February 20th, 2008
03:18 PM ET
7 years ago

Blitzer: Don't count Hillary Clinton out

The Clintons have bounced back before
The Clintons have bounced back before

(CNN) – The political momentum is clearly with Barack Obama. He has been impressive. But don’t count Hillary Clinton out yet - she has a formidable political machine and lots of ardent supporters.

Obama has won ten contests in a row - almost all of them by significant margins. But Clinton still has time to come back between now and March 4, when there are major contests in Texas, Ohio, Vermont and Rhode Island. There is no doubt she is facing an uphill struggle, but it would be premature to say it’s over.

I say that as a reporter who has seen Bill and Hillary Clinton bounce back before. During the 1992 Democratic presidential campaign, he was considered politically dead after the Gennifer Flowers scandal erupted. But he overcame that and became “the comeback kid” in New Hampshire.

Her political viability was undermined dramatically when her disastrous health care initiative collapsed after he became president in 1993.

Some pundits began calling him a lame-duck in 1994 when the Democrats lost their majority in the House and Senate. But he came back to defeat Bob Dole in 1996 and won a second term.

Then, there were all the other scandals during his eight years in the White House, including Whitewater, Travelgate, Monica Lewinsky and impeachment. Some suggested he would have to resign. I was CNN’s Senior White House Correspondent then, and I remember those days vividly.

But Bill Clinton survived and even thrived. His job approval rating during his final year in the White House was in the mid-60s. President Bush’s right now is in the low-30s. And Hillary Clinton sailed to victory over Republican congressman Rick Lazio in 2000 in the New York Senate race - even though she had never really lived in New York, and many accused her of being a carpet-bagger.

In short, I think it’s fair to say she’s in serious political trouble right now. But given the Clintons’ history, it would be a mistake to say her quest for the presidency is over. If she manages to win in Texas and Ohio - and that still is possible - she will go on to Pennsylvania on April 22, and this roller coaster political season will continue.

–CNN Anchor Wolf Blitzer


Filed under: Wolf Blitzer
soundoff (410 Responses)
  1. emkay

    Even though Hillary Clinton is strong on substance, She has never convinced common man as strong as Obama. Obama seems to present himself as a decent politician, who is cut above the rest. I havent seen him display strong leadership skills either.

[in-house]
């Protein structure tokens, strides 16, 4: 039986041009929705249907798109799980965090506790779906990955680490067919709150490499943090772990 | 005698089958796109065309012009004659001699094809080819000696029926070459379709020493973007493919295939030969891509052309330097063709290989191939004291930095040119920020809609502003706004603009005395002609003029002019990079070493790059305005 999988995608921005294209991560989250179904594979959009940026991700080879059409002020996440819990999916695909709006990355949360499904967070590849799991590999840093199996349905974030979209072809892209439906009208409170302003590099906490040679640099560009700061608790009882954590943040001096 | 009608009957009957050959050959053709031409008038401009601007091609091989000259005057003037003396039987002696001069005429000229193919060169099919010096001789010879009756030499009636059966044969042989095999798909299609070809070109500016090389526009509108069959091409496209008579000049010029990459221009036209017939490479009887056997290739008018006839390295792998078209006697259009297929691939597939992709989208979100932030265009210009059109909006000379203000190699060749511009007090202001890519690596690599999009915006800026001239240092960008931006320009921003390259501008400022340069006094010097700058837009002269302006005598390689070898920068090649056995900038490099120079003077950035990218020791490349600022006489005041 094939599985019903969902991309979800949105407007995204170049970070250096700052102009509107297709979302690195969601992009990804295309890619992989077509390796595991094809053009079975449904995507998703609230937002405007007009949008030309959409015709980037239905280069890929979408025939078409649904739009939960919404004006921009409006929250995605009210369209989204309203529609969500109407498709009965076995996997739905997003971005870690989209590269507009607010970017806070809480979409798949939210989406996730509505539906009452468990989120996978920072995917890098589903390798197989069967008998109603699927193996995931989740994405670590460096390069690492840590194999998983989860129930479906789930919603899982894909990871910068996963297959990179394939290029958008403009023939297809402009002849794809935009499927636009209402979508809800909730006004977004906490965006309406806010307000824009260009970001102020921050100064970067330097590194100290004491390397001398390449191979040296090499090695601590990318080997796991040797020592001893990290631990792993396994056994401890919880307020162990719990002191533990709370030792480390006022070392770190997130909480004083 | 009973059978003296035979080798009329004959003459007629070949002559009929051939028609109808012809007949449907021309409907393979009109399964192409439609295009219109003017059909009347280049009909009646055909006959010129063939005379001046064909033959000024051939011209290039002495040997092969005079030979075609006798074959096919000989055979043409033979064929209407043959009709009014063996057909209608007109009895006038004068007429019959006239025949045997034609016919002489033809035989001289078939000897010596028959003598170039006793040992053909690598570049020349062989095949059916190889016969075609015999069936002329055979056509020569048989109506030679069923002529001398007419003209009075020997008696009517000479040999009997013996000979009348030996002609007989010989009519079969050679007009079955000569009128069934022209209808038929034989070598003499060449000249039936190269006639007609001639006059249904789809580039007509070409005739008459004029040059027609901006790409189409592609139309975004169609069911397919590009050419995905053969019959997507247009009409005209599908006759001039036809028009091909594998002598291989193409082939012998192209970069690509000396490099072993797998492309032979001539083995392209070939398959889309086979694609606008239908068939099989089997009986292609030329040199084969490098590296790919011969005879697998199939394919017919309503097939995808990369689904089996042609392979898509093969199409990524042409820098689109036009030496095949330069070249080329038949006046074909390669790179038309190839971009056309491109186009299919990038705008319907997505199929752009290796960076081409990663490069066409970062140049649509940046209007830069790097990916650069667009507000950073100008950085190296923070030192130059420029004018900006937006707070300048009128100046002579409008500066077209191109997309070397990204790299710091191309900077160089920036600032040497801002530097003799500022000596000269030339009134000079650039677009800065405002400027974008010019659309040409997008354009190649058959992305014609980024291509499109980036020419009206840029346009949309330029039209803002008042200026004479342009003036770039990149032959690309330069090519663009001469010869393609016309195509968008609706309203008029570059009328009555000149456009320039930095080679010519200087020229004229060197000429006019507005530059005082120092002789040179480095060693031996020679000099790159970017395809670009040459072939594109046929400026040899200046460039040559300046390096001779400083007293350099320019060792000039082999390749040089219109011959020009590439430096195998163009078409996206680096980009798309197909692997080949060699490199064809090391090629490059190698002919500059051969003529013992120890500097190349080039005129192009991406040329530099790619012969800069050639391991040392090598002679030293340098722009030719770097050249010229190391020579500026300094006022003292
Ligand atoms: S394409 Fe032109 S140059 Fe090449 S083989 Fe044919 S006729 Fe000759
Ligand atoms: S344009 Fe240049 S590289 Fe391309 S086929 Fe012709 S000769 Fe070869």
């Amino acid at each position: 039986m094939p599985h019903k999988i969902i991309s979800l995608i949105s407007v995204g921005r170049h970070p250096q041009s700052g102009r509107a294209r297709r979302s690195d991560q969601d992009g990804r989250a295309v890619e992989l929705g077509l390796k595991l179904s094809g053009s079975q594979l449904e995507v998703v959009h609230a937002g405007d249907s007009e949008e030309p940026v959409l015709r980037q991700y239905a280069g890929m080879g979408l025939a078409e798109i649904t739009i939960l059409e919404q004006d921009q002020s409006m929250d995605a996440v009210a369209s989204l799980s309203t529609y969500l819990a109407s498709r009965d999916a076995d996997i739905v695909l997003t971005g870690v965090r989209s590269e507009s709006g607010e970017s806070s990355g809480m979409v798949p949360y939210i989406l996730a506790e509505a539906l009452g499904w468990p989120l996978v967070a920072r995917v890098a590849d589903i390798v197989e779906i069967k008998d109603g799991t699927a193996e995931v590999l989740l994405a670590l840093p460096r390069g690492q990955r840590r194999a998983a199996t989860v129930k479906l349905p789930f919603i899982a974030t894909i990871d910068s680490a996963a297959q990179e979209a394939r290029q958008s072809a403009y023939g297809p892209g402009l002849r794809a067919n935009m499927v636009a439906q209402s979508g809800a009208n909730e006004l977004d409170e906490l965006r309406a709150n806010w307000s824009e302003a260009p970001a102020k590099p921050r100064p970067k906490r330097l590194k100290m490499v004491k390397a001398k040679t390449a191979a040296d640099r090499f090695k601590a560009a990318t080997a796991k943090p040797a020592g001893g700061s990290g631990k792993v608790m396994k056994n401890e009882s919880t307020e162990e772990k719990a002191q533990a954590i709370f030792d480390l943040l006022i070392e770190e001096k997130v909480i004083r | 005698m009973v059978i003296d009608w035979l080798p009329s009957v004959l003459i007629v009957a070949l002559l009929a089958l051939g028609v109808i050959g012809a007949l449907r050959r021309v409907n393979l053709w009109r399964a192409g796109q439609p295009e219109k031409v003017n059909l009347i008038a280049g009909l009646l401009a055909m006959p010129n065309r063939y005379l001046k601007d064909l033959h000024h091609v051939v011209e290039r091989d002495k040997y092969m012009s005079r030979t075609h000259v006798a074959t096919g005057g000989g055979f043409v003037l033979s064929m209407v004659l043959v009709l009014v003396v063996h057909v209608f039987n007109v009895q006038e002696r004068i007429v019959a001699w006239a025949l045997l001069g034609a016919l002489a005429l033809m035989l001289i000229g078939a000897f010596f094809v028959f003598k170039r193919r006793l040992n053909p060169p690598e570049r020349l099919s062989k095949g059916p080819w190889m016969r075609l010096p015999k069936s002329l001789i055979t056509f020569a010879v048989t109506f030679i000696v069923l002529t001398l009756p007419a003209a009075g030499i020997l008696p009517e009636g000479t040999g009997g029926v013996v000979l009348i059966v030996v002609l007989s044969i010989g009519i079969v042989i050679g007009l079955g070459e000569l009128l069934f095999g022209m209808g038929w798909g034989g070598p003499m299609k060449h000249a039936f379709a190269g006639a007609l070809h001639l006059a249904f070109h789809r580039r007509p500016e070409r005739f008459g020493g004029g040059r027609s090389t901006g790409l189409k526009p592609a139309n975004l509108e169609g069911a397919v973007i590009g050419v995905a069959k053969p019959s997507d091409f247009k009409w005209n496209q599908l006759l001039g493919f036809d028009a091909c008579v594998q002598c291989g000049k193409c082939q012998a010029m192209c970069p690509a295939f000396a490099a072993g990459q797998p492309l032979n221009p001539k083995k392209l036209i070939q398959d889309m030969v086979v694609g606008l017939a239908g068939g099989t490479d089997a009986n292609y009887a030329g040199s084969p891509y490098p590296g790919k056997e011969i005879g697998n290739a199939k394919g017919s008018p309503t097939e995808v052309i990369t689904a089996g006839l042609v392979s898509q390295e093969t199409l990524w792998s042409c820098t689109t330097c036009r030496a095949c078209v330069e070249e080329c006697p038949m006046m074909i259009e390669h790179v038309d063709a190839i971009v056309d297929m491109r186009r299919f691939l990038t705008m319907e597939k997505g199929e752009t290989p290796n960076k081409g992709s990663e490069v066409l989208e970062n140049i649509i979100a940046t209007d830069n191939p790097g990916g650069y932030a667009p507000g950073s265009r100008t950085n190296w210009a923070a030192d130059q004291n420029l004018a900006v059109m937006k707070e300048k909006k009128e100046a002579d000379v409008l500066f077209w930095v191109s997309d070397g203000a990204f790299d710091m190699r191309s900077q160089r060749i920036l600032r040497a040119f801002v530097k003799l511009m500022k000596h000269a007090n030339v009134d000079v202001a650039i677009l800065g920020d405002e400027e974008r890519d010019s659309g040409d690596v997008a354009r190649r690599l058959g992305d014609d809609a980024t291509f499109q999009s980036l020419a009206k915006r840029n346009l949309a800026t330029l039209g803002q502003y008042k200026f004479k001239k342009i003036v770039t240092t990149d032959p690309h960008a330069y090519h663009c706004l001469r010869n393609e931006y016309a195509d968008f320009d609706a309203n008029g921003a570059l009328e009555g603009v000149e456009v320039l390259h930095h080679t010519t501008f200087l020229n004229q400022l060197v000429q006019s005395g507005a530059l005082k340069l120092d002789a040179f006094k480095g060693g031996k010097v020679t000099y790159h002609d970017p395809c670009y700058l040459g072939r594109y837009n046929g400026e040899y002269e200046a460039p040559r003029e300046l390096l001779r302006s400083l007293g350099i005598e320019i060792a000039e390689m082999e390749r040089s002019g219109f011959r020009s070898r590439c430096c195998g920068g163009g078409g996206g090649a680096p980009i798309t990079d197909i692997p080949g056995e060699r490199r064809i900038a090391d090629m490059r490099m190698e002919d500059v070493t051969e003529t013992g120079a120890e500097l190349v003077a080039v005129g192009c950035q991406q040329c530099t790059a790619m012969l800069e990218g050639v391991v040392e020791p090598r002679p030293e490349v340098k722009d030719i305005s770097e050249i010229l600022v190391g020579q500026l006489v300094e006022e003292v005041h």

February 20, 2008 04:44 pm at 4:44 pm |
  2. Charles Hamm

    I think that Wolf is wrong. Sen. Clinton hurt her chances by her husbands interference and temper. Plus a lot of Republicans would love to have Sen. John McCain run against Sen. Obama rather than Sen. Clinton. So, where it is allowed I believe some Republicans will cross over and vote for Sen. Obama. I also don't count out the Al Gore effect. I don't think he's gone just yet. The Democrat convention should be very, very interesting this time.

    February 20, 2008 04:45 pm at 4:45 pm |
  3. Anonymous

    Charlotte, you lost all credibility by saying we just had a cheerleader for 8 years. Are you insane, if there is anyone that's an antithesis of a cheerleader it's George Bush.

    Comparing the two is ridiculous bordering on insanity. You could not find two more distinctive polar opposites.

    February 20, 2008 04:45 pm at 4:45 pm |
  4. Jorge Sanchez

    All Wolf......dont be that way. Dont worry Obama wont let up. Thats for sure. Thanks for the 2cents though

    February 20, 2008 04:45 pm at 4:45 pm |
  5. Nell

    Yes,I strongly agree and urge CNN to apology openly to Senator Hillary Clinton.It was very rude to interrupt her speech and swifted the channel to Obama rally.

    February 20, 2008 04:45 pm at 4:45 pm |
  6. Manuel

    I don't understand why Obama is being criticized for his ability to give speeches. Are you only a policy wonk if you cannot give a flowery speech?

    February 20, 2008 04:45 pm at 4:45 pm |
  7. Ricardo

    I want solutions for my family, my community and my country!

    Latinos in Penssylvania with Hillary!!!!

    February 20, 2008 04:45 pm at 4:45 pm |
  8. N Galella

    Sen. Obama's campaign has relied heavily on the idea of change, and that the fact he is a relatively new politician who is not deeply involved in the iron triangle, which makes him the embodiment of change. In order for Sen. Clinton to combat this, she must fight the American sentiment that the Clinton's are too political and represent bureachracy. A good way to do this is for her campaign to focus on her previous contributions in the fight against unethical practices in government which ultimately disenfranchise the voter and chip away at popular soveriegnty (her work on investigating Nixon's Watergate scandal, which have some parallels to the corruption in the current Bush administration). It is imperative that the Clinton campaign paint a picture of her which represents her history of fighting for the "little guy" and equal treatment under the law (no bill of attainder). I also believe that Sen. Obama's voting history while in the senate should be brought up. Sen. Obama has a history of merely voting present, instead of yea or nea. While he is an extremely eloquent and inspiring speaker, if he becomes president, (according to Barber's theory of presidential personality), he is likely to continue this behavior during his presidency which will make it difficult for him to deliver on his promises.